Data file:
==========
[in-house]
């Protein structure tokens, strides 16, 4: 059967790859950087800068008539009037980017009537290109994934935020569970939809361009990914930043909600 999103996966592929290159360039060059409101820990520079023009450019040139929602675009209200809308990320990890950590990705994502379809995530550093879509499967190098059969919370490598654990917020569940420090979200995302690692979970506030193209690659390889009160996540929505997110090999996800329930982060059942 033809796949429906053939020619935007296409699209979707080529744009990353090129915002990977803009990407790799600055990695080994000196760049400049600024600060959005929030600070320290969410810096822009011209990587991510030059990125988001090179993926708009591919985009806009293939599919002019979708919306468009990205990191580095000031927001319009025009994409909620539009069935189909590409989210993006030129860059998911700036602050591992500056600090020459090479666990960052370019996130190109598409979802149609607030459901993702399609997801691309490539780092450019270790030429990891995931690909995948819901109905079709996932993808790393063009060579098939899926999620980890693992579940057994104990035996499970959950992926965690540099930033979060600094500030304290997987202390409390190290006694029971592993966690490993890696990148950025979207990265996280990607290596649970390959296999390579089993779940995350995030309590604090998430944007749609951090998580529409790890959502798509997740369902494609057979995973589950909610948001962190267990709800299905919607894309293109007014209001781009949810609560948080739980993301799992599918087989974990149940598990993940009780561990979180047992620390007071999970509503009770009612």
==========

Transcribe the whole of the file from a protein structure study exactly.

[in-house]
């Protein structure tokens, strides 16, 4: 059967790859950087800068008539009037980017009537290109994934935020569970939809361009990914930043909600 999103996966592929290159360039060059409101820990520079023009450019040139929602675009209200809308990320990890950590990705994502379809995530550093879509499967190098059969919370490598654990917020569940420090979200995302690692979970506030193209690659390889009160996540929505997110090999996800329930982060059942 033809796949429906053939020619935007296409699209979707080529744009990353090129915002990977803009990407790799600055990695080994000196760049400049600024600060959005929030600070320290969410810096822009011209990587991510030059990125988001090179993926708009591919985009806009293939599919002019979708919306468009990205990191580095000031927001319009025009994409909620539009069935189909590409989210993006030129860059998911700036602050591992500056600090020459090479666990960052370019996130190109598409979802149609607030459901993702399609997801691309490539780092450019270790030429990891995931690909995948819901109905079709996932993808790393063009060579098939899926999620980890693992579940057994104990035996499970959950992926965690540099930033979060600094500030304290997987202390409390190290006694029971592993966690490993890696990148950025979207990265996280990607290596649970390959296999390579089993779940995350995030309590604090998430944007749609951090998580529409790890959502798509997740369902494609057979995973589950909610948001962190267990709800299905919607894309293109007014209001781009949810609560948080739980993301799992599918087989974990149940598990993940009780561990979180047992620390007071999970509503009770009612």